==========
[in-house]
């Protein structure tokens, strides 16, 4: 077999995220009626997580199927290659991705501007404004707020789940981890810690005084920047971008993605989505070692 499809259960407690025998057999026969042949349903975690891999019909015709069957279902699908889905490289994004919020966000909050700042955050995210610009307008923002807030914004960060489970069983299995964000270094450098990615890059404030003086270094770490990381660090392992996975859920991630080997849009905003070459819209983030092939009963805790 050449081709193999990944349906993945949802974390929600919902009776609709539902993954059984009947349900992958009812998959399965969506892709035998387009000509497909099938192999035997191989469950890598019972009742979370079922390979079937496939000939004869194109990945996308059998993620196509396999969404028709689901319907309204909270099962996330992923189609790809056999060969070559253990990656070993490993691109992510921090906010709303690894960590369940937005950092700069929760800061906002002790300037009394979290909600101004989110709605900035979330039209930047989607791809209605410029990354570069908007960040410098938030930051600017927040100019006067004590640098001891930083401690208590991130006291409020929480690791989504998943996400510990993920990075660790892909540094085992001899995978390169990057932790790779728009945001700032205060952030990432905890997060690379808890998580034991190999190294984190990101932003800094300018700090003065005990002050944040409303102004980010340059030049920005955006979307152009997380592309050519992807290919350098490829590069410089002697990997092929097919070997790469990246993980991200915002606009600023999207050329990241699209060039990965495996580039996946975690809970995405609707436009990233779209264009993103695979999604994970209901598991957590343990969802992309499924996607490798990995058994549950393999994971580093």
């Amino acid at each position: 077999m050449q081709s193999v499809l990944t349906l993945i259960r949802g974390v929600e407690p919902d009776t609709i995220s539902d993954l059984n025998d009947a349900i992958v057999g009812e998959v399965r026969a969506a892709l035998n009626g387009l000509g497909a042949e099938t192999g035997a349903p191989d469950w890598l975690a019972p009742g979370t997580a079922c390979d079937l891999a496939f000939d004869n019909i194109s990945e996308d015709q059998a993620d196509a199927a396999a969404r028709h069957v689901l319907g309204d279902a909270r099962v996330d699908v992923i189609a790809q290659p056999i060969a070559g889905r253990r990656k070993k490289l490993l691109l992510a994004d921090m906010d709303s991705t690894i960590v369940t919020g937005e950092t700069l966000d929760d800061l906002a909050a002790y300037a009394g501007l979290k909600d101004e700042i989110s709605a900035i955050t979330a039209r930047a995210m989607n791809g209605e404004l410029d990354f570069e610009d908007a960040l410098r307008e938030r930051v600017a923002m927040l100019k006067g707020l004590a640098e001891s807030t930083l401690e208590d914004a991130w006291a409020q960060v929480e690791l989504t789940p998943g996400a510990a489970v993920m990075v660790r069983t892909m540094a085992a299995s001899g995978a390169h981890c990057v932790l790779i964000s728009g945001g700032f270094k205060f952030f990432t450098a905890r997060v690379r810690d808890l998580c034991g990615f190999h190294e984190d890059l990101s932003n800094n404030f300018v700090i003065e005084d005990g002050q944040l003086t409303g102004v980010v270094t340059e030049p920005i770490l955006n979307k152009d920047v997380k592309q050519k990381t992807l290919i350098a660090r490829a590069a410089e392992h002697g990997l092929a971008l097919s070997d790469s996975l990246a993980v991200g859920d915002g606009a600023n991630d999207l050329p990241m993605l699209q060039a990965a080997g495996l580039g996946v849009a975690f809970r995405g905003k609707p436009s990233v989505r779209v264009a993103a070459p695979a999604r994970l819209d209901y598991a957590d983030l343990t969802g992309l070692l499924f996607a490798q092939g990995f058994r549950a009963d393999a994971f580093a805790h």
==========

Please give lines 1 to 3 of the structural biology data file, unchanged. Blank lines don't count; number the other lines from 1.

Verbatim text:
[in-house]
């Protein structure tokens, strides 16, 4: 077999995220009626997580199927290659991705501007404004707020789940981890810690005084920047971008993605989505070692 499809259960407690025998057999026969042949349903975690891999019909015709069957279902699908889905490289994004919020966000909050700042955050995210610009307008923002807030914004960060489970069983299995964000270094450098990615890059404030003086270094770490990381660090392992996975859920991630080997849009905003070459819209983030092939009963805790 050449081709193999990944349906993945949802974390929600919902009776609709539902993954059984009947349900992958009812998959399965969506892709035998387009000509497909099938192999035997191989469950890598019972009742979370079922390979079937496939000939004869194109990945996308059998993620196509396999969404028709689901319907309204909270099962996330992923189609790809056999060969070559253990990656070993490993691109992510921090906010709303690894960590369940937005950092700069929760800061906002002790300037009394979290909600101004989110709605900035979330039209930047989607791809209605410029990354570069908007960040410098938030930051600017927040100019006067004590640098001891930083401690208590991130006291409020929480690791989504998943996400510990993920990075660790892909540094085992001899995978390169990057932790790779728009945001700032205060952030990432905890997060690379808890998580034991190999190294984190990101932003800094300018700090003065005990002050944040409303102004980010340059030049920005955006979307152009997380592309050519992807290919350098490829590069410089002697990997092929097919070997790469990246993980991200915002606009600023999207050329990241699209060039990965495996580039996946975690809970995405609707436009990233779209264009993103695979999604994970209901598991957590343990969802992309499924996607490798990995058994549950393999994971580093």
């Amino acid at each position: 077999m050449q081709s193999v499809l990944t349906l993945i259960r949802g974390v929600e407690p919902d009776t609709i995220s539902d993954l059984n025998d009947a349900i992958v057999g009812e998959v399965r026969a969506a892709l035998n009626g387009l000509g497909a042949e099938t192999g035997a349903p191989d469950w890598l975690a019972p009742g979370t997580a079922c390979d079937l891999a496939f000939d004869n019909i194109s990945e996308d015709q059998a993620d196509a199927a396999a969404r028709h069957v689901l319907g309204d279902a909270r099962v996330d699908v992923i189609a790809q290659p056999i060969a070559g889905r253990r990656k070993k490289l490993l691109l992510a994004d921090m906010d709303s991705t690894i960590v369940t919020g937005e950092t700069l966000d929760d800061l906002a909050a002790y300037a009394g501007l979290k909600d101004e700042i989110s709605a900035i955050t979330a039209r930047a995210m989607n791809g209605e404004l410029d990354f570069e610009d908007a960040l410098r307008e938030r930051v600017a923002m927040l100019k006067g707020l004590a640098e001891s807030t930083l401690e208590d914004a991130w006291a409020q960060v929480e690791l989504t789940p998943g996400a510990a489970v993920m990075v660790r069983t892909m540094a085992a299995s001899g995978a390169h981890c990057v932790l790779i964000s728009g945001g700032f270094k205060f952030f990432t450098a905890r997060v690379r810690d808890l998580c034991g990615f190999h190294e984190d890059l990101s932003n800094n404030f300018v700090i003065e005084d005990g002050q944040l003086t409303g102004v980010v270094t340059e030049p920005i770490l955006n979307k152009d920047v997380k592309q050519k990381t992807l290919i350098a660090r490829a590069a410089e392992h002697g990997l092929a971008l097919s070997d790469s996975l990246a993980v991200g859920d915002g606009a600023n991630d999207l050329p990241m993605l699209q060039a990965a080997g495996l580039g996946v849009a975690f809970r995405g905003k609707p436009s990233v989505r779209v264009a993103a070459p695979a999604r994970l819209d209901y598991a957590d983030l343990t969802g992309l070692l499924f996607a490798q092939g990995f058994r549950a009963d393999a994971f580093a805790h």